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For Steve Johnson, CFO of Parker-Migliorini International, negotiations of a Trans-Pacific Partnership is exactly what his Utah-based company needs.
Johnson said his company, which exports various meat products throughout the world, is finding difficulty exporting their goods to some Asian countries. For instance, some countries have very "protectionist" policies related to food, and charge the same amount of duty fees to export a higher-priced strip loin as a pound of ground hamburger. This is costly to the company.
"For us, an agreement like TPP is exactly what we need to do to move our business forward," Johnson said Friday during a news conference. "Agriculture is a tremendous business for the United States it's probably one of the things we are the best at but we need to have fair access to all these countries and we hope that TPP will allow this to happen."
This week, top trade negotiators from the United States and 11 other Pacific Rim nations met in Salt Lake City in search of a sweeping free-trade agreement.
During a news conference Friday, Sen. Orrin Hatch did not speak about what is specifically taking place inside the walls of the Grand America Hotel during the five-day, closed-door negotiations, but he said trade talks are important for the United States, and for Utah.
Because 80 percent of the world's purchasing power lies outside of the U.S., Hatch said coming to a trade agreement is a necessity.
"Our farmers, our ranchers, our businesses deserve to have access to these consumers who buy American products and services and agricultural products as well," Hatch said. "That's why I've been a longtime advocate of breaking down trade barriers and increasing global competitiveness."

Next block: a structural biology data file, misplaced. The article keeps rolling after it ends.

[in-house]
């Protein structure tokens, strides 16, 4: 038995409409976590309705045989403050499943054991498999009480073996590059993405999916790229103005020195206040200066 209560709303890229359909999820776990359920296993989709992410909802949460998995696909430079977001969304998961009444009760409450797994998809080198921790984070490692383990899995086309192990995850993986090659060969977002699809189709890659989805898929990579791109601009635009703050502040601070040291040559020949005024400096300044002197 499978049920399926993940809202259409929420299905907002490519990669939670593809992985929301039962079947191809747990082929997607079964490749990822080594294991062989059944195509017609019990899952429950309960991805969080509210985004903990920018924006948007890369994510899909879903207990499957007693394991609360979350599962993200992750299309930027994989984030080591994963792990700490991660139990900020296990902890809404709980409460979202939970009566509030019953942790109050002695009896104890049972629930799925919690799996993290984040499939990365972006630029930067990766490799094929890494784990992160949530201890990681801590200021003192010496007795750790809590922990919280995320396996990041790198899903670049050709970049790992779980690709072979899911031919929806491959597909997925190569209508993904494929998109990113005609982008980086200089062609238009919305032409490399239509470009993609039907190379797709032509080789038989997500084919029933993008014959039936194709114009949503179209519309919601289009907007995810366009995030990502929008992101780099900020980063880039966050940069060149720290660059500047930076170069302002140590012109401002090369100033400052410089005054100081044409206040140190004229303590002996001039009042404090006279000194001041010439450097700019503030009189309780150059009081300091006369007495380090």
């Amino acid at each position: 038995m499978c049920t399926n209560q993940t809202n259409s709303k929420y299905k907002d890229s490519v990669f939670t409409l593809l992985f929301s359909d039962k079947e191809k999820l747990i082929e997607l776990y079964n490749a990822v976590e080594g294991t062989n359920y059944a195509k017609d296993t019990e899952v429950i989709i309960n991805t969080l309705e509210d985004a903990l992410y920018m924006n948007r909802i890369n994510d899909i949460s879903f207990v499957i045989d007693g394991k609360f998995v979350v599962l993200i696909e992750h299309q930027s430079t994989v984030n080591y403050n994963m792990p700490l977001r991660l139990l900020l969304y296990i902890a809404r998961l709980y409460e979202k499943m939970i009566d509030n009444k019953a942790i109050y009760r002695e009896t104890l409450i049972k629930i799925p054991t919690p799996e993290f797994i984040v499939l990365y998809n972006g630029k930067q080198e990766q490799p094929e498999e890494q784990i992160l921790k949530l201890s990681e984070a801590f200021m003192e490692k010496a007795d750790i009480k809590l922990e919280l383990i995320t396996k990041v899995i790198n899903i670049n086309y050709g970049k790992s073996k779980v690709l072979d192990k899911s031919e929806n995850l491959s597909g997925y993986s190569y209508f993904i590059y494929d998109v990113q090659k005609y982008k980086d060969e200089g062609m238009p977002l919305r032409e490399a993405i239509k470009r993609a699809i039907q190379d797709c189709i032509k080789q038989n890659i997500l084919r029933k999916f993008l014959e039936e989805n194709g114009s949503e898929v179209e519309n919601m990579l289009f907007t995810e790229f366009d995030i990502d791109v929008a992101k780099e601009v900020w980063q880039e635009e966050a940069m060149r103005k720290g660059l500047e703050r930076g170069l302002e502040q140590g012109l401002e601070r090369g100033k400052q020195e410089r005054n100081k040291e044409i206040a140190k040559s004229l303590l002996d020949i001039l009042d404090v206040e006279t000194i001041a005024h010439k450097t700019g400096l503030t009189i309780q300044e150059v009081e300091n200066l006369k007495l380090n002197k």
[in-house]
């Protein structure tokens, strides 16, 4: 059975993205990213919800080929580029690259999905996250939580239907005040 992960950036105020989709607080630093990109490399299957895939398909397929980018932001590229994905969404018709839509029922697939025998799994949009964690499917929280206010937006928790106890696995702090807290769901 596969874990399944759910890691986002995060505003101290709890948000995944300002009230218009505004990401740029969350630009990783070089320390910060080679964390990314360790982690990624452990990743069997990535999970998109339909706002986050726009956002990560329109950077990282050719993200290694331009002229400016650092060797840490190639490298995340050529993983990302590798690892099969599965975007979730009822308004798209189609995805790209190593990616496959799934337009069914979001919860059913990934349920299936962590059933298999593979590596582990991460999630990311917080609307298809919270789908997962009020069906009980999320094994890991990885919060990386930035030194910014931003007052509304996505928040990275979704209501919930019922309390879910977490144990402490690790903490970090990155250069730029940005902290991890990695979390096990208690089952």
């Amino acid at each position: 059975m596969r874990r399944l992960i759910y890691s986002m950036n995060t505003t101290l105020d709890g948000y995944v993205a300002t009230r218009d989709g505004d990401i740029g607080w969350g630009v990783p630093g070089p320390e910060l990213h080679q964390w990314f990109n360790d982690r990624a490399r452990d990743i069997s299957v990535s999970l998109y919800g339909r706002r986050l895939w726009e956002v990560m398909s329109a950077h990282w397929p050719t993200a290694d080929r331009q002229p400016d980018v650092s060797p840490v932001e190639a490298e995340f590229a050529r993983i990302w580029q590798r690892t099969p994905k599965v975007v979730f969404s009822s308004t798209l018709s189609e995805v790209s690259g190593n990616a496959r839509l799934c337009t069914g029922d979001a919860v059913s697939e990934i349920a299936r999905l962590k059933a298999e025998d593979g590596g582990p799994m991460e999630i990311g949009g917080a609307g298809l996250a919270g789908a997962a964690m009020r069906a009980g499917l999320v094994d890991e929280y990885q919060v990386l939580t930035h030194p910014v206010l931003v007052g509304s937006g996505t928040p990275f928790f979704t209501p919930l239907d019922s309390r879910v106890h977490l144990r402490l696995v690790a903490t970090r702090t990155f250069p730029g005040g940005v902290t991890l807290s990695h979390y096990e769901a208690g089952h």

The negotiations in Utah, which are expected to end Sunday, are the 19th round of talks in an effort to narrow differences over a free-trade agreement. The partnership aims to increase trade among the nations to benefit all of them economically.
But protesters, who have camped outside the Grand America doors this week, and critics of the potential partnership have alleged that the high-level talks have been conducted behind closed doors with only multinational corporations given access to proposed provisions.
Hatch agreed Friday that there was some secrecy associated with the negotiations in Utah but it's necessary, he said.
"When we get under these negotiations, they are sensitive," he said. "They are sensitive to the countries that we are negotiating with. They have to be conducted many times privately, that's just the way it is. There's no desire to keep people out of it."
Hatch said the discussions were brought to Utah because business and government leaders have a solid relationship with trade negotiators. He said the decision to have the meeting in Utah was a "real tribute" to the state.
According to the Trade Partnership, more than 140,000 jobs in Utah are supported by trade with TPP countries, and 20 percent of Utah goods are being exported to those TPP countries.
It is believed that negotiations in the Trans-Pacific Partnership may be nearing an end. Once an agreement is made, it will be subject to congressional approval.
Besides the United States, nations belonging to the Trans-Pacific Partnership are Australia, Brunei Darussalam, Canada, Chile, Malaysia, Mexico, New Zealand, Peru, Singapore, Japan and Vietnam.